06/15/2008 - Americans dissatisfied with political sound bites are turning to the Internet for a more complete picture, a new study finds.
In a report Sunday, the Pew Internet and American Life Project said that nearly 30 percent of adults have used the Internet to read or watch unfiltered campaign material — footage of debates, position papers, announcements and transcripts of speeches.
"They want to see the full-blown campaign event. They want to read the speech from beginning to end," said Lee Rainie, director of the Pew group. "It's a push back from the sound-bite culture."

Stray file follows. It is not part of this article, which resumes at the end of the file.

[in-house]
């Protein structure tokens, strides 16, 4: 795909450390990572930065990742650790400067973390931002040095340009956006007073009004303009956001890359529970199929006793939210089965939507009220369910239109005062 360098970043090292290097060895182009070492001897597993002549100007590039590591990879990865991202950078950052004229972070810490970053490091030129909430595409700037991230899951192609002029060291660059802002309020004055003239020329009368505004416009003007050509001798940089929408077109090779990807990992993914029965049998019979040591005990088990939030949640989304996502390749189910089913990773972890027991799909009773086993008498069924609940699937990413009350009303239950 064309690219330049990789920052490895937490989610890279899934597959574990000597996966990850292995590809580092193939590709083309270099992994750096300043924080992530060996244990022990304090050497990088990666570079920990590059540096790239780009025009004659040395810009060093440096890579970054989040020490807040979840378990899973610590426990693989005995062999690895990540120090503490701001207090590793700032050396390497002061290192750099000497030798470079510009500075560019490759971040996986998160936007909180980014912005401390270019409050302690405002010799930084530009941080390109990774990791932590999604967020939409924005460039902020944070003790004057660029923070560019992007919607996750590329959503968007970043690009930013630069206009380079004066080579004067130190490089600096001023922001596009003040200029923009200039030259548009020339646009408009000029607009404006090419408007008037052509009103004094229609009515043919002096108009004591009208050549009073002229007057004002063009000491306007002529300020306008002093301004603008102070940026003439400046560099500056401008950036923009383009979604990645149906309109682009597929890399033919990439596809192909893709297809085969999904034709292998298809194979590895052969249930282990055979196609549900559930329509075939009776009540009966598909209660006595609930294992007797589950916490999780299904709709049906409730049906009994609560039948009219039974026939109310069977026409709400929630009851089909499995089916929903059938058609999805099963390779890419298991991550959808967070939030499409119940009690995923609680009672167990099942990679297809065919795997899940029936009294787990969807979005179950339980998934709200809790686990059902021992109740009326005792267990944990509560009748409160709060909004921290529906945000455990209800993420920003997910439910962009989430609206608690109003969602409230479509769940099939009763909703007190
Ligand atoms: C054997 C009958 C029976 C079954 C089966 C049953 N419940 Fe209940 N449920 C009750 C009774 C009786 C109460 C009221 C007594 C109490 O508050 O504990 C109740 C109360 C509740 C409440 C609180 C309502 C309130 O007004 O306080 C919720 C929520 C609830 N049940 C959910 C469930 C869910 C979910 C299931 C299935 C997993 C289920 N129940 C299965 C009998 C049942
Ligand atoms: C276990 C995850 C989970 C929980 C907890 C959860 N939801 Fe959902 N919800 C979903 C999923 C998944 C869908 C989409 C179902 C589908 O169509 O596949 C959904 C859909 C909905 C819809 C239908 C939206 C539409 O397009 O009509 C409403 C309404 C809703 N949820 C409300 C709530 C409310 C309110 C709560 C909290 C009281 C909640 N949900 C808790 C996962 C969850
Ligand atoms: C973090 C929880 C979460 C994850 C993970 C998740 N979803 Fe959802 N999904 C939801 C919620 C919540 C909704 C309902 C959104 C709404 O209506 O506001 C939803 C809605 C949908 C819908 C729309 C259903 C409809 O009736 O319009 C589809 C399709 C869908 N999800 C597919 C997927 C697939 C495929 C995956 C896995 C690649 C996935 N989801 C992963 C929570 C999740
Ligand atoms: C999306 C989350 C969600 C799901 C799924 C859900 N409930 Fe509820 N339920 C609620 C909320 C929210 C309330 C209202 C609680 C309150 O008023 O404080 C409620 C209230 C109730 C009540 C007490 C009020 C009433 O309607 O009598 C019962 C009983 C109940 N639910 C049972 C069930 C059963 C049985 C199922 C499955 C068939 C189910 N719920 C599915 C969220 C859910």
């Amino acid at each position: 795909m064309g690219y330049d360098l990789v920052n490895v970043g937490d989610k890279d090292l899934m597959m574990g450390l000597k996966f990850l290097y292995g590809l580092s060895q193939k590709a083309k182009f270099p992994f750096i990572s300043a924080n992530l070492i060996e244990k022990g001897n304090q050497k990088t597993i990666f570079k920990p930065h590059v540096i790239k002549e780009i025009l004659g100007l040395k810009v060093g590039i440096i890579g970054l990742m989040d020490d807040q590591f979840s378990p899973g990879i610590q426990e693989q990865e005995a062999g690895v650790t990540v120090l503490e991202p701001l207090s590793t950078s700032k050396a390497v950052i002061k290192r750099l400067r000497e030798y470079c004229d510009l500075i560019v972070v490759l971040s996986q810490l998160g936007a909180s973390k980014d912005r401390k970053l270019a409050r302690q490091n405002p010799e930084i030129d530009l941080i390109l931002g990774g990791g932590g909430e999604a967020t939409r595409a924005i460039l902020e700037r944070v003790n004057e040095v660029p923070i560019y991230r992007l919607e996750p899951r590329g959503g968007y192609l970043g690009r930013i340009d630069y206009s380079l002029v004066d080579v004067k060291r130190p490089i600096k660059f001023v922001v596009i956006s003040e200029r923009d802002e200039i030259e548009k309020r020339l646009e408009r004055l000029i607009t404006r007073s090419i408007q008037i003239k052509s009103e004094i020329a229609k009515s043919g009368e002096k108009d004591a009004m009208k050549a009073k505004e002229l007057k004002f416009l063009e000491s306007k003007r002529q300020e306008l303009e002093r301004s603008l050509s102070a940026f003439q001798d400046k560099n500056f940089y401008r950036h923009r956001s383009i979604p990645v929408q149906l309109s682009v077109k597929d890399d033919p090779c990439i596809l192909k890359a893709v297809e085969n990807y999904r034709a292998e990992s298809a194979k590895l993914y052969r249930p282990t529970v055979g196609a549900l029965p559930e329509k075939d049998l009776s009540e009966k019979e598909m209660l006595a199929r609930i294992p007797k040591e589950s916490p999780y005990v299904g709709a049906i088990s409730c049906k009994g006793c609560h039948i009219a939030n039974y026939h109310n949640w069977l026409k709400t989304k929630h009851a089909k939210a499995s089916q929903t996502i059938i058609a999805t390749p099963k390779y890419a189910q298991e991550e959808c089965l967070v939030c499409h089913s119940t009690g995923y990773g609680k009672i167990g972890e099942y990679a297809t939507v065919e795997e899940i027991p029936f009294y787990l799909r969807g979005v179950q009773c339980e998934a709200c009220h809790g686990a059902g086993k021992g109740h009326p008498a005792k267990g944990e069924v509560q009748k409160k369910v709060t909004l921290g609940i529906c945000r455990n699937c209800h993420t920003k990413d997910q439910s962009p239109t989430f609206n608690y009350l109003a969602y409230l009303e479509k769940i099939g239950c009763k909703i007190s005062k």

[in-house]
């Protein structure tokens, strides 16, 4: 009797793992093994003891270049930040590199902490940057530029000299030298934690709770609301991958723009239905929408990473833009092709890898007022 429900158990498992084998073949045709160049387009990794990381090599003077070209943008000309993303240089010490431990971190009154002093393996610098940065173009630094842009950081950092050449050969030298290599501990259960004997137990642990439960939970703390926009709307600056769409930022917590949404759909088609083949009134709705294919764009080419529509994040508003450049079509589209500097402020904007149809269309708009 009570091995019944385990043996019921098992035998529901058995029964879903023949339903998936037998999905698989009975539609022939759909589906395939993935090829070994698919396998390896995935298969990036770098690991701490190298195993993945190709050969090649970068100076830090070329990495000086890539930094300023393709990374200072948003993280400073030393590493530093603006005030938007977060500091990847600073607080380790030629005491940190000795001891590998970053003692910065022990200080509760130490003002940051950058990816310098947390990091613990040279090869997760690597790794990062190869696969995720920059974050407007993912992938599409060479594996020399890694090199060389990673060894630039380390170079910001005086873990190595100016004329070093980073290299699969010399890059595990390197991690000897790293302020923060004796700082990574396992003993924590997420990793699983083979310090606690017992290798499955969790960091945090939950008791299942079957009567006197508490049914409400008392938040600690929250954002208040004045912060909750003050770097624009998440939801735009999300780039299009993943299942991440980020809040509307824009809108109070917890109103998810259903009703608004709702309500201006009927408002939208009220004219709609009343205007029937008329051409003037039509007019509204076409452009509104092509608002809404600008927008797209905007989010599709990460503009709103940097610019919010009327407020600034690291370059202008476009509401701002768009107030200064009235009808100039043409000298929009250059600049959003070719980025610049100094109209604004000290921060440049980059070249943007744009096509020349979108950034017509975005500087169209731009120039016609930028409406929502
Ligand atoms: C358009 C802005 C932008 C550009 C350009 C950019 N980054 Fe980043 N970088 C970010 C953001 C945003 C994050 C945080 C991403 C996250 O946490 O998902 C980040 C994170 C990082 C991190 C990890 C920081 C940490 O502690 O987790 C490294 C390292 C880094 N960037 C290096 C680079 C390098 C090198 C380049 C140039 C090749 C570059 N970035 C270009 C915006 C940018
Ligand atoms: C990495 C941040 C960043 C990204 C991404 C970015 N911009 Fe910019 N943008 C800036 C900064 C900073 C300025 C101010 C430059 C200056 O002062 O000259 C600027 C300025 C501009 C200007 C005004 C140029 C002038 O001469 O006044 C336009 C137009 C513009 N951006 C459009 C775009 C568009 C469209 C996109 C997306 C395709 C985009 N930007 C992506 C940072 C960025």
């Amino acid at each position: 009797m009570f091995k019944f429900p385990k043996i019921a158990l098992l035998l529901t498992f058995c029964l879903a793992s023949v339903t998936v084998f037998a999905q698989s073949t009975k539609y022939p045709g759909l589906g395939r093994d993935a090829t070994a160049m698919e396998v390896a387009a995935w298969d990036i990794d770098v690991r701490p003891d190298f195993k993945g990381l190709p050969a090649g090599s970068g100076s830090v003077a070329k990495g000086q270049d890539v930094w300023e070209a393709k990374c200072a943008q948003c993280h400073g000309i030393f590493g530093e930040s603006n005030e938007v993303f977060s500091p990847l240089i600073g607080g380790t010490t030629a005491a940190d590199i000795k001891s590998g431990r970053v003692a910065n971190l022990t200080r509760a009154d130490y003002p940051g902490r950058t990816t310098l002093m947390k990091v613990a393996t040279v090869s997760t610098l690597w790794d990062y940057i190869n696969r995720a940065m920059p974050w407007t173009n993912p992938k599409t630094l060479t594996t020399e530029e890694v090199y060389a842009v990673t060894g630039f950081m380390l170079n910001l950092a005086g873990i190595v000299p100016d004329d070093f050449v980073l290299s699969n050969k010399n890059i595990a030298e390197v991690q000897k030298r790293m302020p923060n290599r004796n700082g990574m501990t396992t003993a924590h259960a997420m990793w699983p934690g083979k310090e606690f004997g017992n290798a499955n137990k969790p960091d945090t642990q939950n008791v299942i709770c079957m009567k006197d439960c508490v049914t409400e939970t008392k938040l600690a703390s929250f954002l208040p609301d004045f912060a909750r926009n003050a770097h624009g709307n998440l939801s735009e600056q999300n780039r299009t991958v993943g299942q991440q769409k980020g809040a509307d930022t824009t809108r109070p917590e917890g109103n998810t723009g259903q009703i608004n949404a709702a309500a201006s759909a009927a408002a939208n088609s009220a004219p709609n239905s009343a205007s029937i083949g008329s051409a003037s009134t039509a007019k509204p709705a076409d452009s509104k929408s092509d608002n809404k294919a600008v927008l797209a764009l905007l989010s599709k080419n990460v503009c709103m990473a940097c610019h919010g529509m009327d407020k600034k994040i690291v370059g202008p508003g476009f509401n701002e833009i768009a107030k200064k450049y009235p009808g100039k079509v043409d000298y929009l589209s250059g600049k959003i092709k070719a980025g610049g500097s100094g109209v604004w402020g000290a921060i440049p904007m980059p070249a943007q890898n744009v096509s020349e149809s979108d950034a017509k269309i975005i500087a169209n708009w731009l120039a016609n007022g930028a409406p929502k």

Google Inc.'s YouTube and other video sites have become more popular. Thirty-five percent of adults have watched a political video online during the primary season, compared with 13 percent during the entire 2004 presidential race.
The study also found that 10 percent of adults have used online hangouts like Facebook and News Corp.'s MySpace for political activity, whether it's to add a campaign as a friend on their personal profile pages, discover a friend's political interests or join an online political group.
Read the full article Study: Americans Use Net to Look Beyond Sound Bite from the Associated Press.
Read the related report The Internet and the 2008 Election on the Pew Internet & American Life Project's Web site.